Nature of the Desired Contributions

Candidates must ensure that their propositions correspond to the general reflection outlined above, the selected period and the described thematic research sections. If they wish, they may indicate in which of the sections they would like to make their contribution, knowing that the organising committee will ultimately inform them, if they are selected, of the place they will occupy at the symposium. The organizing committee and the scientific council of the symposium would like to emphasise that the Franco-German field of study has, over the last forty years, become a pioneering field of non-national approaches, by proposing comparisons, the study of cultural transfers ; an intersected, connected history. Therefore, without excluding proposals devoted to only one of the two countries, they will favour papers dedicated to the study of an object in both countries. Comparisons with other countries or emblematic defeats are also welcome. Proposals that cover the entire period, such as those that attempt to compare diachronically several experiences of defeat, as well as those devoted to only one of the defeats are expected.

Proposals should be submitted in the form of a one-page summary and a one-page curriculum vitae. They must be emailed to the organizing committee at the following address : by October 30th 2020 at the latest. Successful candidates will have 20 minutes at their disposal for their presentations which will be held in English or in French.

Depending on the evolution of the situation related to COVID-19, the organizing committee reserves the right to cancel the symposium or to allow certain speakers to present their papers by other means if they are unable to travel. If the symposium is cancelled, the organizing committee will do its utmost to eventually replace it with a publication. The selected speakers will be kept informed of the solutions envisaged and must also imperatively inform the organising committee before incurring any expenses related to the symposium.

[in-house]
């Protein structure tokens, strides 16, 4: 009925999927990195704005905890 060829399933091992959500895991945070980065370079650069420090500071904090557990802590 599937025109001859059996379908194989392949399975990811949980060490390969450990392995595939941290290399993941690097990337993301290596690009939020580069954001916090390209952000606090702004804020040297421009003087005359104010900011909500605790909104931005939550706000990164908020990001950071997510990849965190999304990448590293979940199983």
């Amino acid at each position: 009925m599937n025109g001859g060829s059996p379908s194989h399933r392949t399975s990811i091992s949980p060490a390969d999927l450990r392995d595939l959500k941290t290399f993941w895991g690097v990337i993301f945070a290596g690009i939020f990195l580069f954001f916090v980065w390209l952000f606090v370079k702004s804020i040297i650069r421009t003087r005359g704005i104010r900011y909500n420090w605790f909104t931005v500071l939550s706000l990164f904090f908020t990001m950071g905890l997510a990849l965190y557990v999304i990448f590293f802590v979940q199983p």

A publication is planned following the conference, those selected for publication will be informed promptly and must submit their final paper by August 31st 2021.

Organizing Committee

  • Dr. Nicolas Beaupré (Université de Clermont-Auvergne, Centre d’Histoire Espaces et Culture, Centre International de Recherche de l’Historial de la Grande Guerre)
  • Dr. Géraud Létang (Service Historique de la Défense)
  • Lieutenant Aurélien Renaudière (Service Historique de la Défense)

Scientific Council

Pr. Julie d’ANDURAIN (Université de Lorraine – Nancy)
Pr. Jean-Claude CARON (Université de Clermont-Auvergne – Clermont-Ferrand)
Dr. Pierre CHANCEREL (Service Historique de la Défense- Vincennes)
Dr. Julia EICHENBERG (Humboldt Universität – Berlin)
Pr. Dr. Jörg ECHTERNKAMP (ZMS-Postdam)
Pr. Dr. Michael EPKENHANS (ZMS-Postdam)
Pr. Dr. Oliver JANZ (Freie Universität – Berlin)
Dr. Elise JULIEN (Sciences-Po Lille)
Pr. Dr. Christine KRÜGER (Greifswald)
Pr. Dr. Gerd KRUMEICH (Centre international De recherche de l’Historial de la Grande Guerre – Péronne)
Dr. Julie LE GAC (Université de Paris Nanterre)
Pr. Heather JONES (University College – London)
Dr. Mareike KONIG (Institut Historique Allemand)
Commandant Dr. Laurent LOPEZ (Service Historique de la Défense- Vincennes)
Dr. Jean MARTINANT DE PRENEUF (Service Historique de la Défense- Vincennes)
Dr. Silke MENDE (Centre Marc Bloch – Berlin)
Pr. Philippe NIVET (Université de Picardie/Jules Verne – Amiens)
Dr. Fabien THEOFILAKIS (Paris Panthéon-Sorbonne)
Pr. Dr. Jakob VOGEL (Centre Marc Bloch – Berlin)

Partner Institutions

  • Centre d’Histoire « Espaces et Cultures » de l’Université de Clermont-Auvergne - Clermont-Ferrand)
  • Centre International de Recherche de l’Historial de la Grande Guerre (Péronne) -Université de Picardie Jules Verne (Amiens)
  • Centre Marc Boch / Zentrum Marc Bloch (Berlin)
  • Historial de la Grande Guerre (Péronne et Thiepval)
  • Institut Historique Allemand (Paris)
  • Service Historique de la Défense (Vincennes)
  • Zentrum für Militärgeschichte und Sozialwissenschaften der Bundeswehr (Potsdam)


Jakob Vogel
jakob.vogel  ( at )